Vitamin B12 and iron deficiencies led to human growth retardation and other side effects

Vitamins and minerals are vital to ensure that our body functions to the best of its ability. Deficiency can cause serious and debilitating side effects. And in some cases, they can even stunt your growth if they happen when you’re younger.

This was the case with one 18-year-old man who was admitted to a medical center with “severe” anemia as a result of vitamin B12 and iron deficiency.

His story has been presented as a case study in clinical and experimental pediatrics.

Most notably, the deficiencies led to “short stature”—his height was 137.7 centimeters, or four feet five inches—and “delayed puberty.”


The study explains: “An 18-year-old patient presented to our facility with the main complaints of short stature, prepubertal puberty, and dyspnea on exertion for one year.

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“He was severely anemic with a hemoglobin level of 3.3 grams per deciliter (g/dL).

“Examination of the system on admission revealed prolonged dizziness and dyspnea on exertion, which worsened over the past year.

“He also complained of early satiety with meals but denied gastrointestinal symptoms such as abdominal pain, constipation or diarrhea.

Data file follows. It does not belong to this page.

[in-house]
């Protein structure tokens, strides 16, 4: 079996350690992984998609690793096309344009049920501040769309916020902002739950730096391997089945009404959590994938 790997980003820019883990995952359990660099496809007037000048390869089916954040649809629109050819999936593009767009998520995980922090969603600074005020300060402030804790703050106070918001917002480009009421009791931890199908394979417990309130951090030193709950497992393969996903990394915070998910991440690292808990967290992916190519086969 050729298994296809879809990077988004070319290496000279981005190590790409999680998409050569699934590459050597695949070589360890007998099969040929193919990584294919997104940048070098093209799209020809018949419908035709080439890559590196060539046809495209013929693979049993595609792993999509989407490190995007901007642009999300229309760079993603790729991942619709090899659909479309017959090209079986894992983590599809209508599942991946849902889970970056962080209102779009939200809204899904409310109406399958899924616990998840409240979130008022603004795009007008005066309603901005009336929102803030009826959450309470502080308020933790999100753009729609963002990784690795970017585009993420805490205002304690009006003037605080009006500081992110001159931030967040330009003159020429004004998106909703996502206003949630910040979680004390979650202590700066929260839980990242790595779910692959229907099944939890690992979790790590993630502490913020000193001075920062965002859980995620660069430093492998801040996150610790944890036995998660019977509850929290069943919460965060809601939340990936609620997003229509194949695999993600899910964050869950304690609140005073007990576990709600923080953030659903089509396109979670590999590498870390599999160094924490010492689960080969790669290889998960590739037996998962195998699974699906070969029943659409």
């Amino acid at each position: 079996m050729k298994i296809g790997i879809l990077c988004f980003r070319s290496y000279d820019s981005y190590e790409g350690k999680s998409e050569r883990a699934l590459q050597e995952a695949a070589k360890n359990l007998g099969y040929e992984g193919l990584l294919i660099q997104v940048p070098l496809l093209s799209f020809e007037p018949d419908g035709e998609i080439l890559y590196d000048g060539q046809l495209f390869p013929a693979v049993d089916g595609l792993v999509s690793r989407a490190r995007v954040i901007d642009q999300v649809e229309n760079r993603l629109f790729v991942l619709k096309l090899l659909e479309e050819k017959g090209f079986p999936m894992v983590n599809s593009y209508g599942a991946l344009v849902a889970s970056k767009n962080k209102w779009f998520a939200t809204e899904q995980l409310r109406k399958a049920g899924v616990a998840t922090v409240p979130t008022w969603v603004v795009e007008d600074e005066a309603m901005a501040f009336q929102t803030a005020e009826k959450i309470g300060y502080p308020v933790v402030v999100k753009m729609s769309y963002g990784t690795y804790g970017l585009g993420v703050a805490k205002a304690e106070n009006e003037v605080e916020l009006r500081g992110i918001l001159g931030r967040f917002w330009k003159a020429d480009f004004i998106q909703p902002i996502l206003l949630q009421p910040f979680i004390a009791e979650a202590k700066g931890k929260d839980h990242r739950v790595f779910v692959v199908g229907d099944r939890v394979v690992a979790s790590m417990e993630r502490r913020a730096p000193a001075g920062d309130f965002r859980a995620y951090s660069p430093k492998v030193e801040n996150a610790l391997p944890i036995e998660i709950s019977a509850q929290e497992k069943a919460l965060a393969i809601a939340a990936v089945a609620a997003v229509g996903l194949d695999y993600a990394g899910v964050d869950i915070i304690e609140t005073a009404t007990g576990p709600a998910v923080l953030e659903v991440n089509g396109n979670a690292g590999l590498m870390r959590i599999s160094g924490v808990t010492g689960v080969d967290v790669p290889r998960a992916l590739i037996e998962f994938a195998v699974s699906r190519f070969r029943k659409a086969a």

“On physical examination, he was conscious but appeared chronically ill and very pale.”

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Medical staff noted that his height of 137.7 cm and weight of 28.9 kg were below the third percentile for his age.

His public hair and genital development have been recorded as Tanner’s first stage—usually a preadolescent stage, meaning no signs of puberty.

Further tests showed that his serum iron level was 23 micrograms per deciliter (mcg/dL), below the normal range of 50 to 170 mcg/dL.

Serum vitamin B12 levels were 60 picograms per milliliter (pg/mL), below healthy levels of 211-911 pg/mL.

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The study concluded: “Based on these results, the patient was diagnosed with anemia caused by a combined vitamin B12 and iron deficiency associated with malabsorption caused by short bowel syndrome.”


As a result, he was given vitamin B12 and iron by injection into a vein, a method often used if one cannot absorb them properly.

“He was discharged on day 10 post-hospital with improvement in dizziness and dyspnea on exertion,” the study says.

“After discharge, he received parenteral administration of vitamin B12 and iron supplements at the outpatient clinic.”

Two years after the start of treatment, the patient’s weight and height increased to 42.3 kg and 154.2 cm.

It added, “He has also reached puberty, with Tanner stage IV pubic hair and a testicular volume of over 10 ml.”

Good sources of vitamin B12 include:

  • Meat
  • Fish
  • eggs
  • Cheese
  • Milk
  • Yeast extract.

Sources of iron include:

  • Liver
  • red meat
  • Beans such as red beans, edamame and chickpeas
  • nuts
  • Dried fruits – for example, dried apricots.
  • Enriched breakfast cereals
  • Soy flour.

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